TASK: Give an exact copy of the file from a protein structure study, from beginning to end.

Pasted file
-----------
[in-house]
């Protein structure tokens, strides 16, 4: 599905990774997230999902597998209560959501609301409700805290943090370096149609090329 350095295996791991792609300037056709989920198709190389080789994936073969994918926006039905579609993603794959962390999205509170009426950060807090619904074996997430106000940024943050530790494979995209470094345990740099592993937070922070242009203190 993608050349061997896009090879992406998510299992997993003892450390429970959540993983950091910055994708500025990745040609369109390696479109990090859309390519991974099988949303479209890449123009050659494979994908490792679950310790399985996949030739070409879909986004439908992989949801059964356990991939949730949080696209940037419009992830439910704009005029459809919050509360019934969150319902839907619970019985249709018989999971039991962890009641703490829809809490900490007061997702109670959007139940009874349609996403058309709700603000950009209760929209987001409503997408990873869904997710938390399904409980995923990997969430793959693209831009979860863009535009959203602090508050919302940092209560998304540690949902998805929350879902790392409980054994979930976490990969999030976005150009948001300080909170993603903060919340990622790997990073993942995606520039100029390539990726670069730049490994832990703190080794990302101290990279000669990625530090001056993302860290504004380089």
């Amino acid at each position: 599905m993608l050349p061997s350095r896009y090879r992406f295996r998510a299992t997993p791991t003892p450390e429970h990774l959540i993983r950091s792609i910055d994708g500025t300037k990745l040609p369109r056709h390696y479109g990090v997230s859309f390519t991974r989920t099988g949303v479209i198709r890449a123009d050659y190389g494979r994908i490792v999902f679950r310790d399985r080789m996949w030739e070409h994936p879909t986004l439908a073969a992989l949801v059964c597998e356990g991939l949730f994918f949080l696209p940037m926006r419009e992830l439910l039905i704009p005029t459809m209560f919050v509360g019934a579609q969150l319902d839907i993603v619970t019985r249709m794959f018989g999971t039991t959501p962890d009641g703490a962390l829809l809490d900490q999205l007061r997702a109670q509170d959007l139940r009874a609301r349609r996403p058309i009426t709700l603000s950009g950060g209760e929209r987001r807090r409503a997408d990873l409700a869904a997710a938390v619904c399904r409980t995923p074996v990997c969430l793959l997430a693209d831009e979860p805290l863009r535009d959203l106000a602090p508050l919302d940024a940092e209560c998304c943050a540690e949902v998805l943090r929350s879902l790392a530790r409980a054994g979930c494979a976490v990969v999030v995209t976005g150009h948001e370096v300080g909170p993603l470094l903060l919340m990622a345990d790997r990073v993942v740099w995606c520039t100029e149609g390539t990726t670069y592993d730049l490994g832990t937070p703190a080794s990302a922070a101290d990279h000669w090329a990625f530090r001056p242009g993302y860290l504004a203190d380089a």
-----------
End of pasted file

[in-house]
């Protein structure tokens, strides 16, 4: 599905990774997230999902597998209560959501609301409700805290943090370096149609090329 350095295996791991792609300037056709989920198709190389080789994936073969994918926006039905579609993603794959962390999205509170009426950060807090619904074996997430106000940024943050530790494979995209470094345990740099592993937070922070242009203190 993608050349061997896009090879992406998510299992997993003892450390429970959540993983950091910055994708500025990745040609369109390696479109990090859309390519991974099988949303479209890449123009050659494979994908490792679950310790399985996949030739070409879909986004439908992989949801059964356990991939949730949080696209940037419009992830439910704009005029459809919050509360019934969150319902839907619970019985249709018989999971039991962890009641703490829809809490900490007061997702109670959007139940009874349609996403058309709700603000950009209760929209987001409503997408990873869904997710938390399904409980995923990997969430793959693209831009979860863009535009959203602090508050919302940092209560998304540690949902998805929350879902790392409980054994979930976490990969999030976005150009948001300080909170993603903060919340990622790997990073993942995606520039100029390539990726670069730049490994832990703190080794990302101290990279000669990625530090001056993302860290504004380089």
């Amino acid at each position: 599905m993608l050349p061997s350095r896009y090879r992406f295996r998510a299992t997993p791991t003892p450390e429970h990774l959540i993983r950091s792609i910055d994708g500025t300037k990745l040609p369109r056709h390696y479109g990090v997230s859309f390519t991974r989920t099988g949303v479209i198709r890449a123009d050659y190389g494979r994908i490792v999902f679950r310790d399985r080789m996949w030739e070409h994936p879909t986004l439908a073969a992989l949801v059964c597998e356990g991939l949730f994918f949080l696209p940037m926006r419009e992830l439910l039905i704009p005029t459809m209560f919050v509360g019934a579609q969150l319902d839907i993603v619970t019985r249709m794959f018989g999971t039991t959501p962890d009641g703490a962390l829809l809490d900490q999205l007061r997702a109670q509170d959007l139940r009874a609301r349609r996403p058309i009426t709700l603000s950009g950060g209760e929209r987001r807090r409503a997408d990873l409700a869904a997710a938390v619904c399904r409980t995923p074996v990997c969430l793959l997430a693209d831009e979860p805290l863009r535009d959203l106000a602090p508050l919302d940024a940092e209560c998304c943050a540690e949902v998805l943090r929350s879902l790392a530790r409980a054994g979930c494979a976490v990969v999030v995209t976005g150009h948001e370096v300080g909170p993603l470094l903060l919340m990622a345990d790997r990073v993942v740099w995606c520039t100029e149609g390539t990726t670069y592993d730049l490994g832990t937070p703190a080794s990302a922070a101290d990279h000669w090329a990625f530090r001056p242009g993302y860290l504004a203190d380089a």